Statistical Modeling of Social Networks: Practical Advances and Results
Steven M. Goodreau, University of Washington
Martina Morris, University of Washington
Mark S. Handcock, University of Washington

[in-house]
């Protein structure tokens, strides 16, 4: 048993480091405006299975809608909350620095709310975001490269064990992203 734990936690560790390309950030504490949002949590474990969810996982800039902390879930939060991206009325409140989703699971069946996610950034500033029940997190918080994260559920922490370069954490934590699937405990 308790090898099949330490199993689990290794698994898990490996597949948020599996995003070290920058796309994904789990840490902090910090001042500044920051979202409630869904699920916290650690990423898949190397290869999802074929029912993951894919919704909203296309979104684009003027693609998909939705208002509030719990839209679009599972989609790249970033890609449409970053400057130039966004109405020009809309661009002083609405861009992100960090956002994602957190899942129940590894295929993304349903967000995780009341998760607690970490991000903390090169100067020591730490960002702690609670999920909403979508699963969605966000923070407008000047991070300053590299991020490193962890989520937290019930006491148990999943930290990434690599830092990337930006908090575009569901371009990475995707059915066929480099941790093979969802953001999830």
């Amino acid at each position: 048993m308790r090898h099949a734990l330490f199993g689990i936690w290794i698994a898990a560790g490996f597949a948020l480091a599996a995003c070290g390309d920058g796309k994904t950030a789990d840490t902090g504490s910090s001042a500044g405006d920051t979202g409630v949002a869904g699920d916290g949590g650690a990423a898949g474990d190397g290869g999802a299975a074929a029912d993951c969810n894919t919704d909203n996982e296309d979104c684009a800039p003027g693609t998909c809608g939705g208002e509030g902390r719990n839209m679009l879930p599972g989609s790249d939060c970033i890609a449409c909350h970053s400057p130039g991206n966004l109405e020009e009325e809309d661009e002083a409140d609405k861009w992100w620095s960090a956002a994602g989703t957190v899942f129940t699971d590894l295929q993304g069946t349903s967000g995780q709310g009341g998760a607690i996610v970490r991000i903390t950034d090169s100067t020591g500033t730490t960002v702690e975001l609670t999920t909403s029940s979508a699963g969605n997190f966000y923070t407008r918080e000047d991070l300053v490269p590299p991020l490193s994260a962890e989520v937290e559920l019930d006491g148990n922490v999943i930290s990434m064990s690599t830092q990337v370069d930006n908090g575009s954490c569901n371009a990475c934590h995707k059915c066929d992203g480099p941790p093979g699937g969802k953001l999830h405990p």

Network modeling is becoming an increasingly important area of research in the social sciences with demographic applications in the population impacts of HIV/AIDS, contraceptive adoption, and chain migration. Statistical modeling of network data has been a challenge, due to sampling and dependence issues. This paper presents some recent advances in statistical network analysis, based on exponential random graph models. The models allow researchers to parameterize structural features of networks, such as degree distributions, assortative mixing, and network configurations like cycles and paths. These features have important practical implications for network sampling, and the methods represent a fundamental advance in network analysis. The methods are demonstrated with a comparative analysis of the friendship networks from 59 schools in the AddHealth study. Across this heterogeneous sample, the best-fitting models included qualitatively similar patterns of assortative mixing on individual attributes (sex, race, grade) and of triadic effects (a friend’s friend is a friend).